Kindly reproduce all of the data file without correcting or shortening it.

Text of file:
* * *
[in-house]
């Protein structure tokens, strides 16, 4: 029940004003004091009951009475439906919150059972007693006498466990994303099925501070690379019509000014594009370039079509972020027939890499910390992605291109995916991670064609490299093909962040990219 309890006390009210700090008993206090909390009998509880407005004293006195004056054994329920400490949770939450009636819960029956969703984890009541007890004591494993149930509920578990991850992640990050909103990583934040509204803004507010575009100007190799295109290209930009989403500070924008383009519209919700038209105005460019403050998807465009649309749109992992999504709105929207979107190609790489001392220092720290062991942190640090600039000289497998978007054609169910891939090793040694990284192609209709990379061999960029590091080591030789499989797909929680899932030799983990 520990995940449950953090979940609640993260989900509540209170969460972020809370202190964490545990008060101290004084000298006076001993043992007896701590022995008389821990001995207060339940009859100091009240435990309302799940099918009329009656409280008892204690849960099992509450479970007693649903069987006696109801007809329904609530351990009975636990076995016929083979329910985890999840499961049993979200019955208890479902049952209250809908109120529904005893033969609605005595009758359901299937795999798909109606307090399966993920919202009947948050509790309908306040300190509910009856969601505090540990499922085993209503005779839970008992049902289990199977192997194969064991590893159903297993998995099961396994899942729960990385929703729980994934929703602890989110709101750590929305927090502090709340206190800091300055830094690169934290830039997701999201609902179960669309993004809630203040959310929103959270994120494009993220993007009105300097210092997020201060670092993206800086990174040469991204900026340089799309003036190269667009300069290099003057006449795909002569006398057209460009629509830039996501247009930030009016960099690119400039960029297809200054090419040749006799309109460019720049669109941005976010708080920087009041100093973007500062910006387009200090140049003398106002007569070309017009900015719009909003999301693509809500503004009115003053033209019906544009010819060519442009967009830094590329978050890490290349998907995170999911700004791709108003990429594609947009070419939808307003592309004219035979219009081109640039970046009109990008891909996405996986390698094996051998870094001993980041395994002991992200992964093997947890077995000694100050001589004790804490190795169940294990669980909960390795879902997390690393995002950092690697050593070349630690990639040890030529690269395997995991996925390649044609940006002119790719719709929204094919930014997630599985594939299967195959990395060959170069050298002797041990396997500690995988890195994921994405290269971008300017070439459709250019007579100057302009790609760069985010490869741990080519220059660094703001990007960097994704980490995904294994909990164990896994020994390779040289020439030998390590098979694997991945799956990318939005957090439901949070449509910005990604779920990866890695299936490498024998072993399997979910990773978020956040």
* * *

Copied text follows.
[in-house]
């Protein structure tokens, strides 16, 4: 029940004003004091009951009475439906919150059972007693006498466990994303099925501070690379019509000014594009370039079509972020027939890499910390992605291109995916991670064609490299093909962040990219 309890006390009210700090008993206090909390009998509880407005004293006195004056054994329920400490949770939450009636819960029956969703984890009541007890004591494993149930509920578990991850992640990050909103990583934040509204803004507010575009100007190799295109290209930009989403500070924008383009519209919700038209105005460019403050998807465009649309749109992992999504709105929207979107190609790489001392220092720290062991942190640090600039000289497998978007054609169910891939090793040694990284192609209709990379061999960029590091080591030789499989797909929680899932030799983990 520990995940449950953090979940609640993260989900509540209170969460972020809370202190964490545990008060101290004084000298006076001993043992007896701590022995008389821990001995207060339940009859100091009240435990309302799940099918009329009656409280008892204690849960099992509450479970007693649903069987006696109801007809329904609530351990009975636990076995016929083979329910985890999840499961049993979200019955208890479902049952209250809908109120529904005893033969609605005595009758359901299937795999798909109606307090399966993920919202009947948050509790309908306040300190509910009856969601505090540990499922085993209503005779839970008992049902289990199977192997194969064991590893159903297993998995099961396994899942729960990385929703729980994934929703602890989110709101750590929305927090502090709340206190800091300055830094690169934290830039997701999201609902179960669309993004809630203040959310929103959270994120494009993220993007009105300097210092997020201060670092993206800086990174040469991204900026340089799309003036190269667009300069290099003057006449795909002569006398057209460009629509830039996501247009930030009016960099690119400039960029297809200054090419040749006799309109460019720049669109941005976010708080920087009041100093973007500062910006387009200090140049003398106002007569070309017009900015719009909003999301693509809500503004009115003053033209019906544009010819060519442009967009830094590329978050890490290349998907995170999911700004791709108003990429594609947009070419939808307003592309004219035979219009081109640039970046009109990008891909996405996986390698094996051998870094001993980041395994002991992200992964093997947890077995000694100050001589004790804490190795169940294990669980909960390795879902997390690393995002950092690697050593070349630690990639040890030529690269395997995991996925390649044609940006002119790719719709929204094919930014997630599985594939299967195959990395060959170069050298002797041990396997500690995988890195994921994405290269971008300017070439459709250019007579100057302009790609760069985010490869741990080519220059660094703001990007960097994704980490995904294994909990164990896994020994390779040289020439030998390590098979694997991945799956990318939005957090439901949070449509910005990604779920990866890695299936490498024998072993399997979910990773978020956040």